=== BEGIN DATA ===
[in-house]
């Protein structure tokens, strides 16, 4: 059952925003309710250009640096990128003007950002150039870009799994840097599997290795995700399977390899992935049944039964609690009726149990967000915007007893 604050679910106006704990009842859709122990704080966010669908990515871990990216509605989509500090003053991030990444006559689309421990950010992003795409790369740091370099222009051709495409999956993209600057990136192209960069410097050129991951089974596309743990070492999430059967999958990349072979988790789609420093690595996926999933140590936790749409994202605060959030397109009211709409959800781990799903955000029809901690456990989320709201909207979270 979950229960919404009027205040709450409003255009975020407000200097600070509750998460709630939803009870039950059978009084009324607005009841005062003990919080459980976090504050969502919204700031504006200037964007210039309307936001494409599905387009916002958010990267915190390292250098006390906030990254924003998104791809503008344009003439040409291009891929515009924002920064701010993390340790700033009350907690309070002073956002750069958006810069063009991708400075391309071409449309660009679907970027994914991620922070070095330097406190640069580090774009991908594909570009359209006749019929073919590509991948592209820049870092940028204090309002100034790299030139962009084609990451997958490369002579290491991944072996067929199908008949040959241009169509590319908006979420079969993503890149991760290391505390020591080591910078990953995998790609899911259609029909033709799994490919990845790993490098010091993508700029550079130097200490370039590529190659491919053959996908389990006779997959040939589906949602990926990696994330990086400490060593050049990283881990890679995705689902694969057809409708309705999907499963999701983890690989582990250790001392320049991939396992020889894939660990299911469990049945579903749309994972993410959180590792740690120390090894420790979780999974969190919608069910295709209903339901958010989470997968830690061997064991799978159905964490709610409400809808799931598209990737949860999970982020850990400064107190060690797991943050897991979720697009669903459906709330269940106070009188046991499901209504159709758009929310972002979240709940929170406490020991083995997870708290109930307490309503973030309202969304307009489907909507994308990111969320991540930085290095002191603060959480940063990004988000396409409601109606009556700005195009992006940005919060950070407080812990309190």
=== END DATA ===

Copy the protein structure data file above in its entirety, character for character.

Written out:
[in-house]
């Protein structure tokens, strides 16, 4: 059952925003309710250009640096990128003007950002150039870009799994840097599997290795995700399977390899992935049944039964609690009726149990967000915007007893 604050679910106006704990009842859709122990704080966010669908990515871990990216509605989509500090003053991030990444006559689309421990950010992003795409790369740091370099222009051709495409999956993209600057990136192209960069410097050129991951089974596309743990070492999430059967999958990349072979988790789609420093690595996926999933140590936790749409994202605060959030397109009211709409959800781990799903955000029809901690456990989320709201909207979270 979950229960919404009027205040709450409003255009975020407000200097600070509750998460709630939803009870039950059978009084009324607005009841005062003990919080459980976090504050969502919204700031504006200037964007210039309307936001494409599905387009916002958010990267915190390292250098006390906030990254924003998104791809503008344009003439040409291009891929515009924002920064701010993390340790700033009350907690309070002073956002750069958006810069063009991708400075391309071409449309660009679907970027994914991620922070070095330097406190640069580090774009991908594909570009359209006749019929073919590509991948592209820049870092940028204090309002100034790299030139962009084609990451997958490369002579290491991944072996067929199908008949040959241009169509590319908006979420079969993503890149991760290391505390020591080591910078990953995998790609899911259609029909033709799994490919990845790993490098010091993508700029550079130097200490370039590529190659491919053959996908389990006779997959040939589906949602990926990696994330990086400490060593050049990283881990890679995705689902694969057809409708309705999907499963999701983890690989582990250790001392320049991939396992020889894939660990299911469990049945579903749309994972993410959180590792740690120390090894420790979780999974969190919608069910295709209903339901958010989470997968830690061997064991799978159905964490709610409400809808799931598209990737949860999970982020850990400064107190060690797991943050897991979720697009669903459906709330269940106070009188046991499901209504159709758009929310972002979240709940929170406490020991083995997870708290109930307490309503973030309202969304307009489907909507994308990111969320991540930085290095002191603060959480940063990004988000396409409601109606009556700005195009992006940005919060950070407080812990309190």